Visitors In order not to violate any safety or insurance regulations, visitors are not allowed to stay in your flat. Under exceptional circumstances you may make an application to the Director and, if permission is granted, you must then get clearance from the Housing Manager. Please speak with members of your household about the proposed visitors before approaching the Office for permission. Parents are not permitted to stay in flats at any time.
Damage You will be responsible for looking after your flat during your residency and will therefore be charged for any damages incurred during your stay. A schedule of damages will be conveyed to you upon departure. This may delay refund of your bond.
Banking, Finance and Budgeting
Many students choose to open bank accounts upon arrival in Oxford, while some simply use ATMs (cashpoints) to draw money from their US bank accounts. British banks offer the same sort of accounts as in the US. You will have the chance to investigate the various options when you arrive. Please be sure that you have at least enough cash to get from the airport to Oxford, allowing extra for food and contingencies.
Before you leave for the United Kingdom, ask your home bank for advice. Ask about cash transfers and any services that may help you during your year abroad. Can you access your account details via the Internet, for example? A letter of recommendation from your bank may prove useful if you decide to open an account in Oxford but is not necessary. The Programme will also write you a letter of support. If you wish to bring a credit card, bear in mind that Visa and MasterCard are far more widely accepted in the UK than American Express. The best way to get money into your UK bank account is to get someone to transfer it across or ask your US bank to do so. Even cashier’s cheques can take weeks to clear.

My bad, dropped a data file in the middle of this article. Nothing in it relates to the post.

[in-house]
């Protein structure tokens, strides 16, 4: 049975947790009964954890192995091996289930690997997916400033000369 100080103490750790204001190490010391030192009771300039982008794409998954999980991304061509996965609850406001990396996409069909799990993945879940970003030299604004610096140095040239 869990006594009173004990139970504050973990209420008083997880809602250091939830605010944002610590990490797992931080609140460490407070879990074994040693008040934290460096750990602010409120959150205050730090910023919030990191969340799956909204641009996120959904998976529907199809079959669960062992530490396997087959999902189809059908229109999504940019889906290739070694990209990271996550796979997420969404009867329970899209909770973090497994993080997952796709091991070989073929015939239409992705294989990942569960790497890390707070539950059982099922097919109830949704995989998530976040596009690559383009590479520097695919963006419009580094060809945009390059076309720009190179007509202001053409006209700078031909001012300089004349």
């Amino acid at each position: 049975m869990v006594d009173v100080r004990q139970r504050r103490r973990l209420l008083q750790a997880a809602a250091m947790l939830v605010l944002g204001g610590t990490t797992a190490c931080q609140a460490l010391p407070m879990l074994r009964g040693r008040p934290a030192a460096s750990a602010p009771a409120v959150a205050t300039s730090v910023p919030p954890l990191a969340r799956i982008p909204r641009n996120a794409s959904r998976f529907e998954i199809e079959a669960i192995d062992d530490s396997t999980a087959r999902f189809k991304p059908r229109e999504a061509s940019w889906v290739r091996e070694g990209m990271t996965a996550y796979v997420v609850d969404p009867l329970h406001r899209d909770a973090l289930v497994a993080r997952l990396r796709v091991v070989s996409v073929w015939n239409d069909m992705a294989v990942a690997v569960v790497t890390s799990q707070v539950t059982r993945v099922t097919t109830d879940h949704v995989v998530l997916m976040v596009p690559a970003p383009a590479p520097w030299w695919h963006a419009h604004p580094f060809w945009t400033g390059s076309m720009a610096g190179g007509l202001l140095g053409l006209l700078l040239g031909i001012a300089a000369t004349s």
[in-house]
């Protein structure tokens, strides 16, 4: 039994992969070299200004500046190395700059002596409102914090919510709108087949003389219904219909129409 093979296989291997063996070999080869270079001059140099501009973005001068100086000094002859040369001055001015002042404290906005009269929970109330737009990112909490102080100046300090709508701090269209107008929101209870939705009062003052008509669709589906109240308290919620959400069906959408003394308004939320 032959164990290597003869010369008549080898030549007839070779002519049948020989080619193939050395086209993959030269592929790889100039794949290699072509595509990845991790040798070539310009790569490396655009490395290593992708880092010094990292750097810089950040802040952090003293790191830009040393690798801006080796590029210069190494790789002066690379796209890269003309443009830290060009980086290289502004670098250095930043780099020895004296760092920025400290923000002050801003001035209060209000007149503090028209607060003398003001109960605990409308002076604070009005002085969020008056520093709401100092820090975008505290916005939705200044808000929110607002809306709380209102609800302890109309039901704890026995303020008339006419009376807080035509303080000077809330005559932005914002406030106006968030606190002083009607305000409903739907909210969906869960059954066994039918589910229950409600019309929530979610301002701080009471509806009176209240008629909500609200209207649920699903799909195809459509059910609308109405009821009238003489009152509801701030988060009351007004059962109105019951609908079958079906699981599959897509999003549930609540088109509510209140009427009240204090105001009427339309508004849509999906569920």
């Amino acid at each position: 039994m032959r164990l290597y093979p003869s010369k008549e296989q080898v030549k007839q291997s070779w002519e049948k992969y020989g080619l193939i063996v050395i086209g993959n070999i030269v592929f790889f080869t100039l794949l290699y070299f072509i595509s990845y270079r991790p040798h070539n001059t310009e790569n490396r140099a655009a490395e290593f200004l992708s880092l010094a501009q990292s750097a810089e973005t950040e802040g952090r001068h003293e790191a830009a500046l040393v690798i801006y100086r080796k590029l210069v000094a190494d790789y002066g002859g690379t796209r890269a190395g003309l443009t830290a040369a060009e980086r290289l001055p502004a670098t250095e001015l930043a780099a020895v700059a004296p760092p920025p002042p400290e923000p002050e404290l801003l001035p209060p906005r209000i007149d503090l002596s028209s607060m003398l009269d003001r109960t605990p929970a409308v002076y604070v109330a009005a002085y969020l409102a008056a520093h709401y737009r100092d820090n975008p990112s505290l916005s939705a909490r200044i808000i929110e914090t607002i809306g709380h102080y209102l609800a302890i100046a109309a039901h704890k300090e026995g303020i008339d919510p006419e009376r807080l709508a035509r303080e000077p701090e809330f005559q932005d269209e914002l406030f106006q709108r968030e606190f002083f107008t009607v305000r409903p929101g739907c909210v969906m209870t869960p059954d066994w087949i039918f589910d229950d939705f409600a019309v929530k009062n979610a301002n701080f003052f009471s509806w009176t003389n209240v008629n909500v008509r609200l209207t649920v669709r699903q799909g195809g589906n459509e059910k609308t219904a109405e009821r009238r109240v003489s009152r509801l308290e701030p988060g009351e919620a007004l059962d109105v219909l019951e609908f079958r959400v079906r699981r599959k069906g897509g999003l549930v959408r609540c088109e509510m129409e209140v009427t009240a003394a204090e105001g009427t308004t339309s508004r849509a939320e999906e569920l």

Your Home Bank Account: Points to Bear in Mind • It is a good idea to inform your bank in writing of your travel plans so that your account record is up to date. You should do the same if you have a credit card so that overseas use of your card for a year is not seen to constitute ‘abnormal usage’. • Make a note of your bank's routing number as well as their procedures for transferring and depositing money. • Consider adding a parent or sibling to your account so that deposits can be made on your behalf while you are away, obviating the need for you to mail checks to and
from the UK. This is the best way to get money to the UK. • Most overseas ATM machines cannot provide you with account balance information. Although most banks have toll-free information numbers, you are likely to have to pay if dialing from the UK. The easiest way to keep track of your accounts from overseas may be to view your accounts on-line. • Most banks charge a conversion commission, either a fixed or a percentage charge. Be aware that some banks may charge you for each international withdrawal in addition to an exchange commission proportional to the amount withdrawn. • Not all international ATM cards will work with UK ATM machines. ATM networks (e.g., NYCE, CIRRUS, PLUS) vary in availability. Ask your bank to look into this for you before you leave home. Any card with a Visa mark on it will be accepted in most places in Europe.